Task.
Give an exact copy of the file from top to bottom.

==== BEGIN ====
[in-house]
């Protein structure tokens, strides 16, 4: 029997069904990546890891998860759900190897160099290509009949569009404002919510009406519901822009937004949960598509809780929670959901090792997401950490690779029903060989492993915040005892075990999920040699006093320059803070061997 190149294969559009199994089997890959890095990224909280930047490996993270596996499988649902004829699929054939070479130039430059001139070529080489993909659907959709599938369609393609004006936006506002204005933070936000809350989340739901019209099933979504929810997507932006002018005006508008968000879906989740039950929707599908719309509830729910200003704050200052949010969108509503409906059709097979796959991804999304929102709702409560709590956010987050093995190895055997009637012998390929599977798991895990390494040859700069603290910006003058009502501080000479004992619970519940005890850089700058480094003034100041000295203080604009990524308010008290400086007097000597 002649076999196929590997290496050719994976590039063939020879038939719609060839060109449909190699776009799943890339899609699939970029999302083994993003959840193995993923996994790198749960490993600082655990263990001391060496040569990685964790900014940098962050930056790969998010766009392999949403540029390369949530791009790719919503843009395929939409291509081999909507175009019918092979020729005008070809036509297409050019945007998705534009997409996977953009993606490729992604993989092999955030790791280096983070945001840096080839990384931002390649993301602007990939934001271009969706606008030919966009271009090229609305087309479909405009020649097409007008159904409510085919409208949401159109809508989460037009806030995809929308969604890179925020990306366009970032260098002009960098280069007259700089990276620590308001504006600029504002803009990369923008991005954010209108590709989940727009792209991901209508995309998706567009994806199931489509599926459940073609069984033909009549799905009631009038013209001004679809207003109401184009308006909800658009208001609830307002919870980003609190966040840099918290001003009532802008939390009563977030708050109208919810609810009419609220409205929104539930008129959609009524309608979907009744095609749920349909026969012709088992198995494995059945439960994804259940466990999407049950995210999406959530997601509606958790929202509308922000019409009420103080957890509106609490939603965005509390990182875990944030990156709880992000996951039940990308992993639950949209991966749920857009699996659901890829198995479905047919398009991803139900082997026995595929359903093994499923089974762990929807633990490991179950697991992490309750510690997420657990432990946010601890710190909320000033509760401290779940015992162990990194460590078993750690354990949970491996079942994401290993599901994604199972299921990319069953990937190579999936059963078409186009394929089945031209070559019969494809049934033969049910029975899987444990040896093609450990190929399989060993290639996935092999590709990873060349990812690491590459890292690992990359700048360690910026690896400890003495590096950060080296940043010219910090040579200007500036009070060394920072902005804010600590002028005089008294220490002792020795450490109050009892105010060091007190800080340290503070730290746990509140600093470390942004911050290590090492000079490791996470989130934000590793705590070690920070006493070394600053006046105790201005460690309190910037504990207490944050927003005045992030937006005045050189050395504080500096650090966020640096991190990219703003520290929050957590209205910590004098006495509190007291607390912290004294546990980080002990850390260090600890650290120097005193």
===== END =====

[in-house]
């Protein structure tokens, strides 16, 4: 029997069904990546890891998860759900190897160099290509009949569009404002919510009406519901822009937004949960598509809780929670959901090792997401950490690779029903060989492993915040005892075990999920040699006093320059803070061997 190149294969559009199994089997890959890095990224909280930047490996993270596996499988649902004829699929054939070479130039430059001139070529080489993909659907959709599938369609393609004006936006506002204005933070936000809350989340739901019209099933979504929810997507932006002018005006508008968000879906989740039950929707599908719309509830729910200003704050200052949010969108509503409906059709097979796959991804999304929102709702409560709590956010987050093995190895055997009637012998390929599977798991895990390494040859700069603290910006003058009502501080000479004992619970519940005890850089700058480094003034100041000295203080604009990524308010008290400086007097000597 002649076999196929590997290496050719994976590039063939020879038939719609060839060109449909190699776009799943890339899609699939970029999302083994993003959840193995993923996994790198749960490993600082655990263990001391060496040569990685964790900014940098962050930056790969998010766009392999949403540029390369949530791009790719919503843009395929939409291509081999909507175009019918092979020729005008070809036509297409050019945007998705534009997409996977953009993606490729992604993989092999955030790791280096983070945001840096080839990384931002390649993301602007990939934001271009969706606008030919966009271009090229609305087309479909405009020649097409007008159904409510085919409208949401159109809508989460037009806030995809929308969604890179925020990306366009970032260098002009960098280069007259700089990276620590308001504006600029504002803009990369923008991005954010209108590709989940727009792209991901209508995309998706567009994806199931489509599926459940073609069984033909009549799905009631009038013209001004679809207003109401184009308006909800658009208001609830307002919870980003609190966040840099918290001003009532802008939390009563977030708050109208919810609810009419609220409205929104539930008129959609009524309608979907009744095609749920349909026969012709088992198995494995059945439960994804259940466990999407049950995210999406959530997601509606958790929202509308922000019409009420103080957890509106609490939603965005509390990182875990944030990156709880992000996951039940990308992993639950949209991966749920857009699996659901890829198995479905047919398009991803139900082997026995595929359903093994499923089974762990929807633990490991179950697991992490309750510690997420657990432990946010601890710190909320000033509760401290779940015992162990990194460590078993750690354990949970491996079942994401290993599901994604199972299921990319069953990937190579999936059963078409186009394929089945031209070559019969494809049934033969049910029975899987444990040896093609450990190929399989060993290639996935092999590709990873060349990812690491590459890292690992990359700048360690910026690896400890003495590096950060080296940043010219910090040579200007500036009070060394920072902005804010600590002028005089008294220490002792020795450490109050009892105010060091007190800080340290503070730290746990509140600093470390942004911050290590090492000079490791996470989130934000590793705590070690920070006493070394600053006046105790201005460690309190910037504990207490944050927003005045992030937006005045050189050395504080500096650090966020640096991190990219703003520290929050957590209205910590004098006495509190007291607390912290004294546990980080002990850390260090600890650290120097005193």